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A Journal on Pediatrics, Neonatology, Adolescent Medicine,
Child and Adolescent Psychiatry

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Minerva Pediatrica 2003 June;55(3):261-6

language: Italian

Psychological findings in children with short stature

Mazzone D., Nicolosi A., Aliberti C., Mazzone L., Caruso-Nicoletti M.


Aim. The aim of this study is to evaluate the psychological findings in patients with short stature.
Methods. We studied 19 subjects, 13 males and 6 females, with age range 7-14 years. We evaluated heigth, growth velocity, bone age, target height and growth hormone secretion after provocative stimuli. Psychological evaluation included: Kovacs Scale, Children's Depression Inventory (CDI), Anxiety Scale (Busnelli-Dall'Aglio-Farina); drawing of the human figure (Goodenough Test); Raven Test for neuropsychological performances (P.M. 38 and 47). Statistical analysis was performed using Mann-Whitney U-test.
Results. We diagnosed familial short stature (FSS) in 7 patients and growth hormone deficit (GHD) in 12. No statistical difference was found in the anxiety and depression tests, although the score was higher in GHD patients.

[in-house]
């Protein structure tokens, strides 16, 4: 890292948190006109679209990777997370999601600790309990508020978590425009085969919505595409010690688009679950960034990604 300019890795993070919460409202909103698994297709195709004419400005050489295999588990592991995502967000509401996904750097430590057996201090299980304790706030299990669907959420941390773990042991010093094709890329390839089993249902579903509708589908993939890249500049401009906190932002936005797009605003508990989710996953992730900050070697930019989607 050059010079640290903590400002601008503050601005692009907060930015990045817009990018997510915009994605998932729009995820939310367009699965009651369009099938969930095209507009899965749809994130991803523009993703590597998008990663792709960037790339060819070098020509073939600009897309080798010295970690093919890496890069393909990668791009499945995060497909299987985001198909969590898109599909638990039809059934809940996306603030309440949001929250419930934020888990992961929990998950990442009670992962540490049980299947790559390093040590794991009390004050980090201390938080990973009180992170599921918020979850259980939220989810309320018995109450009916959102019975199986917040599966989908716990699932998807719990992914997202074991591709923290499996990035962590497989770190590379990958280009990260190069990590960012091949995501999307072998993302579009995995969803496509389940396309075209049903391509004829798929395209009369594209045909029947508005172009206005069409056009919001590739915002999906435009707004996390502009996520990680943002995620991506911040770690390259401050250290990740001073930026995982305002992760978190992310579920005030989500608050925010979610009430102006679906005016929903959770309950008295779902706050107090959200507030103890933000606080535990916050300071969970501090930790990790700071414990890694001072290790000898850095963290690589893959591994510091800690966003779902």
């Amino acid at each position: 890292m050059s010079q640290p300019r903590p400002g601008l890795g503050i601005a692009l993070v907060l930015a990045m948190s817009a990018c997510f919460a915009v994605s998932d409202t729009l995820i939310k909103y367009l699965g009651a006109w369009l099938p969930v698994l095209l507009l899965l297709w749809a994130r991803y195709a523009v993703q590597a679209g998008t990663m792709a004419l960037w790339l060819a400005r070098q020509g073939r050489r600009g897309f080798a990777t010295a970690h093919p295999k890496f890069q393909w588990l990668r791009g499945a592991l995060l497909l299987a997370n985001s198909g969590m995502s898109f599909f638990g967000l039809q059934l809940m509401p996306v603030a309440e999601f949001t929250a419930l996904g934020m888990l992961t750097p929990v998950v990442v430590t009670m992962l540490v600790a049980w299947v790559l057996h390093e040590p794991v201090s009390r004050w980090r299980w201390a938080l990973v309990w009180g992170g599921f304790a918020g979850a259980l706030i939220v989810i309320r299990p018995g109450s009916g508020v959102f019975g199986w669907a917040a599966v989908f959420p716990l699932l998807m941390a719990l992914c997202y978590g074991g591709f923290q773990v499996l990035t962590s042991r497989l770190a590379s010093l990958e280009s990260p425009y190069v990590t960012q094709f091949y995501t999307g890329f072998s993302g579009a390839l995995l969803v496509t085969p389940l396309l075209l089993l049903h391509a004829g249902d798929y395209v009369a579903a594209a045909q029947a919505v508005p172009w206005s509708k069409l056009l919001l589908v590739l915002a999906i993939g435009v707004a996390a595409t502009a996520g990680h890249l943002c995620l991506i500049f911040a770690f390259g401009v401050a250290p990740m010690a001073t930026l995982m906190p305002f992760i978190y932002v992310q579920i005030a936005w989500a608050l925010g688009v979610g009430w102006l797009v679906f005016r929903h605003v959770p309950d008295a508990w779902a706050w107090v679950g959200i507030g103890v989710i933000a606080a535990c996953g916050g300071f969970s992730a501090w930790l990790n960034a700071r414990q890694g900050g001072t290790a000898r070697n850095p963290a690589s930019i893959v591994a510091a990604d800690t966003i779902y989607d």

The human figure drawing and the interview revealed low self-esteem, sense of inadequacy, dependence from parents, social inhibition in all patients. These characteristics were more evident in patients with GHD. Neuropsycho-logical evaluation by Raven test showed normal score in all patients, however subjects with FSS exhibited a higher score than with GHD (p<0.05).
Conclusions. Our data suggest a negative influence of short stature on the affective field of children with short stature; GHD patients exhibited lower neuropsychological performances and more psychological problems than patients with FSS.

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